Environmental Program

Water Resources

Water quality monitoring and testing

Water Quality

Port Gamble S’Klallam Tribe has what is known as Treatment as a State by EPA under the Clean Water Act. This means the Tribe has the same authority over its waters as any state. Therefore, the Tribe has authority to regulate activities which could degrade the quality of its waters. Passed in 1972 the goal of the Clean Water Act is to restore and maintain the integrity of the nation’s waters, to achieve water quality levels that are fishable and swimmable.

The Tribe established its own water quality standards in 2002 to protect public welfare, enhance the quality of waters of the Reservation and serve the purposes of the Clean Water Act. The standards are designed to establish uses for the waters of the Reservation which are to be protected. These uses include aquatic life uses, such as salmon spawning and rearing and shellfish harvesting, and recreational and cultural uses.

The Port Gamble S’Klallam Tribe Natural Resource Department has worked to protect the streams and wetlands on the reservation through Section 106 of the Clean Water Act. Section 106 of the Clean Water Act is intended to help tribal water quality program managers, staff, and other tribal environmental decision makers design and implement effective and successful water quality programs. Section 106 is meant to assist tribal water quality programs at various levels of development. Some tribes have had a water quality program for many years and the grant therefore provides guidance for additional water quality protection activities to add to their program. Other tribes are just developing an effective water quality monitoring program so the grant provides effective models for developing and implementing a water quality program.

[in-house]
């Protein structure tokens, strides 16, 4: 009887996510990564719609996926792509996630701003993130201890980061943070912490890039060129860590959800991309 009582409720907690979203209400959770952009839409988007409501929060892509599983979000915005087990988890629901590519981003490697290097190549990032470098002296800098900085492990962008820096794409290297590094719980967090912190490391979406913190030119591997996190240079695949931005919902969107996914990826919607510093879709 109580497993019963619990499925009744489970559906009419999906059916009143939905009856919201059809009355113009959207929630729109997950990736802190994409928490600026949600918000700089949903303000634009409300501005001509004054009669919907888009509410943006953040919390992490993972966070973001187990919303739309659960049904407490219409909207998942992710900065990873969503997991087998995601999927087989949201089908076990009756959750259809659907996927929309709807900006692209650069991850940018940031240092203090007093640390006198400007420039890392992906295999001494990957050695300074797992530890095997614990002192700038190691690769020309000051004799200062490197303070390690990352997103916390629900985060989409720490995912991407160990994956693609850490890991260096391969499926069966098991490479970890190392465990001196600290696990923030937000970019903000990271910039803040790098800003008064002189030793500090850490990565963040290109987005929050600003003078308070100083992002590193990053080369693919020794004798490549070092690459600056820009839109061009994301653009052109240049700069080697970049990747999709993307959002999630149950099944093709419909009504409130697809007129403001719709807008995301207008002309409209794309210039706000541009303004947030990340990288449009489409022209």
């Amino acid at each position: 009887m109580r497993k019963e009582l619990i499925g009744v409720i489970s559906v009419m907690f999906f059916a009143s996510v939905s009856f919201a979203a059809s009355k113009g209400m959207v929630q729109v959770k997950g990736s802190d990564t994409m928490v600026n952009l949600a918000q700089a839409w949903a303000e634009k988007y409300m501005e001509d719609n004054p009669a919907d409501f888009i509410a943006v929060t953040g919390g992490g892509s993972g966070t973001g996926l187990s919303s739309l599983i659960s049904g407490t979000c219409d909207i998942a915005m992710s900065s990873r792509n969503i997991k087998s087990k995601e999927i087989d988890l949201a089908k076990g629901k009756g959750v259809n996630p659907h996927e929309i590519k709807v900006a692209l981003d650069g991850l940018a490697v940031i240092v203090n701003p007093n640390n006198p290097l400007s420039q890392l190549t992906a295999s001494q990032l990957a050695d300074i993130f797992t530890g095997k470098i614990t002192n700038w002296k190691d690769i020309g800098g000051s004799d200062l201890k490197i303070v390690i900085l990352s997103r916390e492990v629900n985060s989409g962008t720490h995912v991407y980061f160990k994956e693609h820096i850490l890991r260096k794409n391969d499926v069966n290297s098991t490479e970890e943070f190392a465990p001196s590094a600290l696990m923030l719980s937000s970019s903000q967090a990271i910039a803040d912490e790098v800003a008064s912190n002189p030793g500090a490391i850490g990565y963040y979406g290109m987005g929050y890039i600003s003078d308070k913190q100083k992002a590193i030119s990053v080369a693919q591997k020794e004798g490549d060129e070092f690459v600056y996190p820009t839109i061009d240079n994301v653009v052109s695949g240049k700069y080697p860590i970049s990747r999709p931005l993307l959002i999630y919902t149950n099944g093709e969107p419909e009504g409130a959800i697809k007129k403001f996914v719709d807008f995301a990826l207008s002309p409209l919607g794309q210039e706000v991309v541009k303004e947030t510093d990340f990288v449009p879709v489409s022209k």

The Port Gamble S’Klallam Tribe’s Natural Resource Department has been the recipient of an EPA water quality grant for many years. The NR Department has worked to identify several streams on the reservation that are of critical importance for the Tribe. The monitoring strategy involves sampling these streams on a monthly basis for several parameters including pH, salinity, dissolved oxygen, water temperature, conductivity, and stream flow. Staff at the NR Department then record and report the data to the EPA. They also keep a long term record of the data so trends in water quality can be determined.